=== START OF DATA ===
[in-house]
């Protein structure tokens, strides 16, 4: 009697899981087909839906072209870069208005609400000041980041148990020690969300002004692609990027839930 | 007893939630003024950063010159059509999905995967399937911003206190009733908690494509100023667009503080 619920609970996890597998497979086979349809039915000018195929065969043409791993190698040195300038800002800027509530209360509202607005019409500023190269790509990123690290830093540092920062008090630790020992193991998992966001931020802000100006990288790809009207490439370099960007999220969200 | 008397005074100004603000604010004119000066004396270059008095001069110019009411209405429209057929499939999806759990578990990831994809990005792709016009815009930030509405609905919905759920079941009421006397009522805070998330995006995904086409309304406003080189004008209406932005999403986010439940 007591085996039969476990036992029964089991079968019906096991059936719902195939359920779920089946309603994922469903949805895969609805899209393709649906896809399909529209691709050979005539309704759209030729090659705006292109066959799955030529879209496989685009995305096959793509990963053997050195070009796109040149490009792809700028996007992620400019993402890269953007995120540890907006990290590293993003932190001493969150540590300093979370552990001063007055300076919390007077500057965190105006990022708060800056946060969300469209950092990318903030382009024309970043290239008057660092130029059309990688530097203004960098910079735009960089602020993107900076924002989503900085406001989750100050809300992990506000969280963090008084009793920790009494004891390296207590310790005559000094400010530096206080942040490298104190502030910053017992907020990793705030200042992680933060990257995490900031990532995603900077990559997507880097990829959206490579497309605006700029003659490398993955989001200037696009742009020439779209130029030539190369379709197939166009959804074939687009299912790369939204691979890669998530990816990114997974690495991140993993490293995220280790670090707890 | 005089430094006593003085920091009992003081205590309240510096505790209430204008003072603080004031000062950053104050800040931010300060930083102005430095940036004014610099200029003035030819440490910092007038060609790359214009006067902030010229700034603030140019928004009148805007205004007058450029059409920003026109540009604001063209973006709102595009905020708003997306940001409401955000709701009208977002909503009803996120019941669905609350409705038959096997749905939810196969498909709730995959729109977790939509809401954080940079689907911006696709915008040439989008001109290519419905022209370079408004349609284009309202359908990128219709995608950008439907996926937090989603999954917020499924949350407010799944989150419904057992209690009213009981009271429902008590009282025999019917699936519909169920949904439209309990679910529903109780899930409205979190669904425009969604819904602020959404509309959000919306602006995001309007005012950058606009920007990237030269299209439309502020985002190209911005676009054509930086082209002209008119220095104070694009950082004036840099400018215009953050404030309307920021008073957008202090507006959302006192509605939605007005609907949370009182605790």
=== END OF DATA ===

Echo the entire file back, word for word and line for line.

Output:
[in-house]
């Protein structure tokens, strides 16, 4: 009697899981087909839906072209870069208005609400000041980041148990020690969300002004692609990027839930 | 007893939630003024950063010159059509999905995967399937911003206190009733908690494509100023667009503080 619920609970996890597998497979086979349809039915000018195929065969043409791993190698040195300038800002800027509530209360509202607005019409500023190269790509990123690290830093540092920062008090630790020992193991998992966001931020802000100006990288790809009207490439370099960007999220969200 | 008397005074100004603000604010004119000066004396270059008095001069110019009411209405429209057929499939999806759990578990990831994809990005792709016009815009930030509405609905919905759920079941009421006397009522805070998330995006995904086409309304406003080189004008209406932005999403986010439940 007591085996039969476990036992029964089991079968019906096991059936719902195939359920779920089946309603994922469903949805895969609805899209393709649906896809399909529209691709050979005539309704759209030729090659705006292109066959799955030529879209496989685009995305096959793509990963053997050195070009796109040149490009792809700028996007992620400019993402890269953007995120540890907006990290590293993003932190001493969150540590300093979370552990001063007055300076919390007077500057965190105006990022708060800056946060969300469209950092990318903030382009024309970043290239008057660092130029059309990688530097203004960098910079735009960089602020993107900076924002989503900085406001989750100050809300992990506000969280963090008084009793920790009494004891390296207590310790005559000094400010530096206080942040490298104190502030910053017992907020990793705030200042992680933060990257995490900031990532995603900077990559997507880097990829959206490579497309605006700029003659490398993955989001200037696009742009020439779209130029030539190369379709197939166009959804074939687009299912790369939204691979890669998530990816990114997974690495991140993993490293995220280790670090707890 | 005089430094006593003085920091009992003081205590309240510096505790209430204008003072603080004031000062950053104050800040931010300060930083102005430095940036004014610099200029003035030819440490910092007038060609790359214009006067902030010229700034603030140019928004009148805007205004007058450029059409920003026109540009604001063209973006709102595009905020708003997306940001409401955000709701009208977002909503009803996120019941669905609350409705038959096997749905939810196969498909709730995959729109977790939509809401954080940079689907911006696709915008040439989008001109290519419905022209370079408004349609284009309202359908990128219709995608950008439907996926937090989603999954917020499924949350407010799944989150419904057992209690009213009981009271429902008590009282025999019917699936519909169920949904439209309990679910529903109780899930409205979190669904425009969604819904602020959404509309959000919306602006995001309007005012950058606009920007990237030269299209439309502020985002190209911005676009054509930086082209002209008119220095104070694009950082004036840099400018215009953050404030309307920021008073957008202090507006959302006192509605939605007005609907949370009182605790």